Arts News

Every Friday morning, Randy Stewart talks with artists, performers, directors and administrators from the area visual and performing arts scene, and presents a comprehensive calendar of arts events.

(Logo courtesy www.messiahproject.org)

Messiah Project, Inc.

(Photo courtesy www.springfieldjazzfestival.com)

The 5th annual Springfield Jazz Festival will present a full evening-long jazz festival on two stages around Park Central Square in downtown Springfield, featuring various local artists along with nationally known headliner, trumpeter and jazz educator Bob Lark, performing with the Missouri Jazz Orchestra.  The date is Friday October 3rd, and it's FREE and open to the public.

(Logo courtesy Drury University)

The Drury University Department of Theatre will present "Dog Sees God: Confessions of a Teenage Blockhead " by Bert V. Royal, an "unauthorized parody" of Charles Schultz's "Peanuts" characters. Directed by Madison Spencer, the play opens on Wednesday, October 1st at 7:30 p.m. in the Studio Theatre inside Springfield Hall on the Drury campus. Good grief!

(Logo courtesy www.manhattanshort.com)

Springfield…you be the judge!  Local filmgoers will unite with audiences in over 250 cities spanning six continents to view and judge the work of the next generation of world filmmakers during the 17th annual Manhattan Short Film Festival.  Plaster Student Union at Missouri State University is the ONLY location in Missouri participating in the annual festival, which will take place Saturday Sept.27 at 7:00pm.  This year Manhattan Short received nearly 600 short-film entries from 47 countries, and the ten finalists come from England, Norway, Australia, Netherlands, France, Mexico, Germany an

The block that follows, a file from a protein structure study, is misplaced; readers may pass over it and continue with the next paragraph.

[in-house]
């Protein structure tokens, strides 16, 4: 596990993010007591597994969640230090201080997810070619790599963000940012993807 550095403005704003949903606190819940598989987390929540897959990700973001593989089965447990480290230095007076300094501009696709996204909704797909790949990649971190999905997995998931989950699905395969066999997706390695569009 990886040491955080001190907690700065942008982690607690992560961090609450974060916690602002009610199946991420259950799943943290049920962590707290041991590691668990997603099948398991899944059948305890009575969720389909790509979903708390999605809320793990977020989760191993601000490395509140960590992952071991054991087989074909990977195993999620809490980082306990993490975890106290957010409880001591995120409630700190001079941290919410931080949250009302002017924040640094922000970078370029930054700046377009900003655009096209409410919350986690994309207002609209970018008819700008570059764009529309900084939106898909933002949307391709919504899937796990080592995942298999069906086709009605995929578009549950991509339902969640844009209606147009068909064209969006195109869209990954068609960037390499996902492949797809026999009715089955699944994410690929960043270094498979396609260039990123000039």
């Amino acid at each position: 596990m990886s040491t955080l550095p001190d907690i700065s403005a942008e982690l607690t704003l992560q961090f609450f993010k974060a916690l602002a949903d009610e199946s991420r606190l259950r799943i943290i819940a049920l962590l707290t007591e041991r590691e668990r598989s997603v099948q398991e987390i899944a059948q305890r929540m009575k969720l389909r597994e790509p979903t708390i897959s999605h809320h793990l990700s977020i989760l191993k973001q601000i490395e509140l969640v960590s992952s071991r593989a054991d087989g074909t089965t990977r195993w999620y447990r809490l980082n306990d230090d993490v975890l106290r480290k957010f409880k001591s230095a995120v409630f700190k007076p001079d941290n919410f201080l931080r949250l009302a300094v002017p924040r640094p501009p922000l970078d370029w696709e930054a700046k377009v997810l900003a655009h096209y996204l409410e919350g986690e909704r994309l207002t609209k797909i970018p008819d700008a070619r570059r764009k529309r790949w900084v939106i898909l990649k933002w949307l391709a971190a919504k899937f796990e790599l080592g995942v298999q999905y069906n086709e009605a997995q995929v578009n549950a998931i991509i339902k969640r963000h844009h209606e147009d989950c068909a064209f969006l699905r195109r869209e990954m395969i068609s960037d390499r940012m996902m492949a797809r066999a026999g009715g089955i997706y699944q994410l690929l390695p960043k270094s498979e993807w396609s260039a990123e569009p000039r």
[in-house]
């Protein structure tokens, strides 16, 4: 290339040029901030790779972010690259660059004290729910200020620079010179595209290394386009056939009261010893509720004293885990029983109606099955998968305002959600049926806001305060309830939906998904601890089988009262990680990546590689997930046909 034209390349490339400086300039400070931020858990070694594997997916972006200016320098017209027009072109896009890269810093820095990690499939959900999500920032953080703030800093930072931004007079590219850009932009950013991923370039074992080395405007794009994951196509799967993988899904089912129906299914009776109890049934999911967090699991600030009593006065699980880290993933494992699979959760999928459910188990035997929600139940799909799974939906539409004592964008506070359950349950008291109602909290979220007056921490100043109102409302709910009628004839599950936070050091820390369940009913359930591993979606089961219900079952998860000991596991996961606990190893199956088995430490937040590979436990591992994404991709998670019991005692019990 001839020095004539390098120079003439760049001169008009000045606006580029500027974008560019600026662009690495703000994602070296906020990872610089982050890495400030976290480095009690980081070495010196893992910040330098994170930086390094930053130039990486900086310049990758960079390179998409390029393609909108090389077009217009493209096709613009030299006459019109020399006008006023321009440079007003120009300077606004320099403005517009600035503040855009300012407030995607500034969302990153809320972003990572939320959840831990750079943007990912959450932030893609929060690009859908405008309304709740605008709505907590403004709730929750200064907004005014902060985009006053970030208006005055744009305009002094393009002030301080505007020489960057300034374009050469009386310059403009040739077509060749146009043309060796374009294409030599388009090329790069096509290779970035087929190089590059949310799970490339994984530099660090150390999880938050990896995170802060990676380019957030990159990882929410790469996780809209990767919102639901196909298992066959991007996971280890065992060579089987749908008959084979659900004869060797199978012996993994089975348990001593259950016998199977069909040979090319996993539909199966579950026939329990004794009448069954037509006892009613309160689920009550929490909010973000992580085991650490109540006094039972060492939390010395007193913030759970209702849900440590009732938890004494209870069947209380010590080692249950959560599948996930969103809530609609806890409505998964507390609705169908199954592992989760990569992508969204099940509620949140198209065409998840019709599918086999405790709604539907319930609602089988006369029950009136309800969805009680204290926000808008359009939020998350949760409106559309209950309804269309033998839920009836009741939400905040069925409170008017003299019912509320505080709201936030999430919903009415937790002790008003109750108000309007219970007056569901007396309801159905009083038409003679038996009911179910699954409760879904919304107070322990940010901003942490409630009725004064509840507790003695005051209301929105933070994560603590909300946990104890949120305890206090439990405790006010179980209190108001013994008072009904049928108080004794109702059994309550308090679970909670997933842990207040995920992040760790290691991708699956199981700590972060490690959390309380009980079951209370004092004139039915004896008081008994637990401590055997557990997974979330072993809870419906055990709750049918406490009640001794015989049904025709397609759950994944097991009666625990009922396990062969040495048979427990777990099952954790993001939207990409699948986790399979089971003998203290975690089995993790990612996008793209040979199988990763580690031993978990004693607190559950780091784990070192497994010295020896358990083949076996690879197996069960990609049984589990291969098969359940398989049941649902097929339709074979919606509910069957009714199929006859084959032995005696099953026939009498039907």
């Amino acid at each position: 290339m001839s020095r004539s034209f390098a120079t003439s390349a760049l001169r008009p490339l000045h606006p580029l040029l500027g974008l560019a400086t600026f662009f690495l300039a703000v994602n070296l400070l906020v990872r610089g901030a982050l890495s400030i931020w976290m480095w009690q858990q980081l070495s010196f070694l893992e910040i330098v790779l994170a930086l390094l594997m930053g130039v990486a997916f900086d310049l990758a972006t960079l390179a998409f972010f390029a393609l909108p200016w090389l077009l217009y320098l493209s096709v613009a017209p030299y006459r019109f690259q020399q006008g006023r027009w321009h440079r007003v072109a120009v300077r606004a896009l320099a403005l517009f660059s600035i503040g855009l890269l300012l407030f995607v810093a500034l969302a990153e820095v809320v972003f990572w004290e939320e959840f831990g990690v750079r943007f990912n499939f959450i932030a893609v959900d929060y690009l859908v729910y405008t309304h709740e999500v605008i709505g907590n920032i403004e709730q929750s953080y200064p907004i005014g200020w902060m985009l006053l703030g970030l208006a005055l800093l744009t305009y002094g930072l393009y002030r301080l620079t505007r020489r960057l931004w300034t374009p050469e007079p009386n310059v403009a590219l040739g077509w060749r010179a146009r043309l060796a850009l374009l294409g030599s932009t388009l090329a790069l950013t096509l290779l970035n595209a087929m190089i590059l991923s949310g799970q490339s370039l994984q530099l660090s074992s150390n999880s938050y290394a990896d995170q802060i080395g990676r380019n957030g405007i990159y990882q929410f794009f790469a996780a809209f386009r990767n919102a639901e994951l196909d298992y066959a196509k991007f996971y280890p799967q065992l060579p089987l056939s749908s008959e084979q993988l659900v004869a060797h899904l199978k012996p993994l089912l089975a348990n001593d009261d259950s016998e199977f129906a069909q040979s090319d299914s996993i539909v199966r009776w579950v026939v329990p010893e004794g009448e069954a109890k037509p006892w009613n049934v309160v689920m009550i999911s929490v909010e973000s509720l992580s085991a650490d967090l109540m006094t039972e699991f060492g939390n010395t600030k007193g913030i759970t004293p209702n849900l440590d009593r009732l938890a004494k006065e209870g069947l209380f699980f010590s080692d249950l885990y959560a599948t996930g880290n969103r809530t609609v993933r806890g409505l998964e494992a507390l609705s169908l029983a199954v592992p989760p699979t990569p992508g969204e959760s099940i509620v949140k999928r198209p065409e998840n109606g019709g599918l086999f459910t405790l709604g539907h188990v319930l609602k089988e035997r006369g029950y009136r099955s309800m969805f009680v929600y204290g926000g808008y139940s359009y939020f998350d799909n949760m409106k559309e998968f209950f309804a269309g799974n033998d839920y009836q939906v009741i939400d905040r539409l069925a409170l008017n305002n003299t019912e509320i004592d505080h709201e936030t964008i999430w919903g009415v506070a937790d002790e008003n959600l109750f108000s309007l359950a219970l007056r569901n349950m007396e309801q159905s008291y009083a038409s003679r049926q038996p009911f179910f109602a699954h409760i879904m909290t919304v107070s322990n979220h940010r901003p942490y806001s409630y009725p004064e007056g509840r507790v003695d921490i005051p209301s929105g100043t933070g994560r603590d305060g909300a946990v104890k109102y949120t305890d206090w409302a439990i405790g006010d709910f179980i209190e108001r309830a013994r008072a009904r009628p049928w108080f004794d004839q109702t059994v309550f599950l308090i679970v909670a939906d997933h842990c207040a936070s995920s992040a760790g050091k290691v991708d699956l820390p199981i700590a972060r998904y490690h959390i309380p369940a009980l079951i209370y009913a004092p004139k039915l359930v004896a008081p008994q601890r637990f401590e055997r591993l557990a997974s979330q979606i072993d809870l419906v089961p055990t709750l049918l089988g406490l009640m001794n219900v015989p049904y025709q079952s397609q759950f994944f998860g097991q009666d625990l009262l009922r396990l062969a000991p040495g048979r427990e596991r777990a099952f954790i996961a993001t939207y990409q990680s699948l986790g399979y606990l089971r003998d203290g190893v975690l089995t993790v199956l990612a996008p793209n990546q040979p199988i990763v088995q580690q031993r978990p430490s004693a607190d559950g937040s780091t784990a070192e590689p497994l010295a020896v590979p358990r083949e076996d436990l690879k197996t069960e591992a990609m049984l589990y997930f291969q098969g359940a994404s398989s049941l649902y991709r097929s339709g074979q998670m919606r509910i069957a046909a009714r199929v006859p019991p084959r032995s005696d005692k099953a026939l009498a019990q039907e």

(Photo: www.museumoflondonprints.com)

The Springfield Art Museum will host the inaugural “Box of Ghosts: The 99 Times Party” to support preservation of a historical textile collection discovered during the museum’s recent inventory. Staff discovered a number of exceptional dresses and other textile pieces, some dating back as far as the late 1700s.

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